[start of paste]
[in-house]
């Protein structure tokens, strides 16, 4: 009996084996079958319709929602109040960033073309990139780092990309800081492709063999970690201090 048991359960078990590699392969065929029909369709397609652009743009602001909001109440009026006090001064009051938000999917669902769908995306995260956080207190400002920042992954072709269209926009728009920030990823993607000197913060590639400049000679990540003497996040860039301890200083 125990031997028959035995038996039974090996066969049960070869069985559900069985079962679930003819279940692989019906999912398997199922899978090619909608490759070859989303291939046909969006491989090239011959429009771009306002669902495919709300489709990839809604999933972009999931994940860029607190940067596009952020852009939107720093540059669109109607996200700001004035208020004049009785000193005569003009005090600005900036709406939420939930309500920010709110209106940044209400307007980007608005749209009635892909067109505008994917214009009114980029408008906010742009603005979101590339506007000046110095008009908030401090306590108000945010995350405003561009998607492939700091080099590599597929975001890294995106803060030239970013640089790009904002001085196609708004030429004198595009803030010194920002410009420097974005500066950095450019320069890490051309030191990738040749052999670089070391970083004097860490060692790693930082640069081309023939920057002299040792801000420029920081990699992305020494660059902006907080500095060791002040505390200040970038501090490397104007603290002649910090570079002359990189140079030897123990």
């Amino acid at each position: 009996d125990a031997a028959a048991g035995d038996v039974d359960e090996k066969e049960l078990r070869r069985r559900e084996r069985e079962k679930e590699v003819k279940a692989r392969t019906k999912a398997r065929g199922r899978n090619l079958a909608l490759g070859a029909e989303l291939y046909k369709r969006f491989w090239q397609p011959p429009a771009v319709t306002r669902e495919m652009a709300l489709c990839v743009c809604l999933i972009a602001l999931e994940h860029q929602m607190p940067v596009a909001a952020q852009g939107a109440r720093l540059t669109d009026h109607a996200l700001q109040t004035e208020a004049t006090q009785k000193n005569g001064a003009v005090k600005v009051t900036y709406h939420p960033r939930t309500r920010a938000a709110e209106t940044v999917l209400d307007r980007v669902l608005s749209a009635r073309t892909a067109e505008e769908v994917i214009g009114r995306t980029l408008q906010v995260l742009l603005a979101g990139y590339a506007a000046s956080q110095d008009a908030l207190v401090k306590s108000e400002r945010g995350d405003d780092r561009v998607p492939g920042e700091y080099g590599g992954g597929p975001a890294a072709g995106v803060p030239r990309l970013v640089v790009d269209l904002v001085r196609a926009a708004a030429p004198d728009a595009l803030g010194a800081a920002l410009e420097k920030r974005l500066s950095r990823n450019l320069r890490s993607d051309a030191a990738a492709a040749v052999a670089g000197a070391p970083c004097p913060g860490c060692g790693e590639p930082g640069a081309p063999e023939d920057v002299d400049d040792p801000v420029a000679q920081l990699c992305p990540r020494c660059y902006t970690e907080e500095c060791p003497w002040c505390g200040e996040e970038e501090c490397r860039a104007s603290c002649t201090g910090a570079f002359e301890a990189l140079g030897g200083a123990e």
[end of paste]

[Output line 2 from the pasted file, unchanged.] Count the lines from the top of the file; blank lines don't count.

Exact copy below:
């Protein structure tokens, strides 16, 4: 009996084996079958319709929602109040960033073309990139780092990309800081492709063999970690201090 048991359960078990590699392969065929029909369709397609652009743009602001909001109440009026006090001064009051938000999917669902769908995306995260956080207190400002920042992954072709269209926009728009920030990823993607000197913060590639400049000679990540003497996040860039301890200083 125990031997028959035995038996039974090996066969049960070869069985559900069985079962679930003819279940692989019906999912398997199922899978090619909608490759070859989303291939046909969006491989090239011959429009771009306002669902495919709300489709990839809604999933972009999931994940860029607190940067596009952020852009939107720093540059669109109607996200700001004035208020004049009785000193005569003009005090600005900036709406939420939930309500920010709110209106940044209400307007980007608005749209009635892909067109505008994917214009009114980029408008906010742009603005979101590339506007000046110095008009908030401090306590108000945010995350405003561009998607492939700091080099590599597929975001890294995106803060030239970013640089790009904002001085196609708004030429004198595009803030010194920002410009420097974005500066950095450019320069890490051309030191990738040749052999670089070391970083004097860490060692790693930082640069081309023939920057002299040792801000420029920081990699992305020494660059902006907080500095060791002040505390200040970038501090490397104007603290002649910090570079002359990189140079030897123990």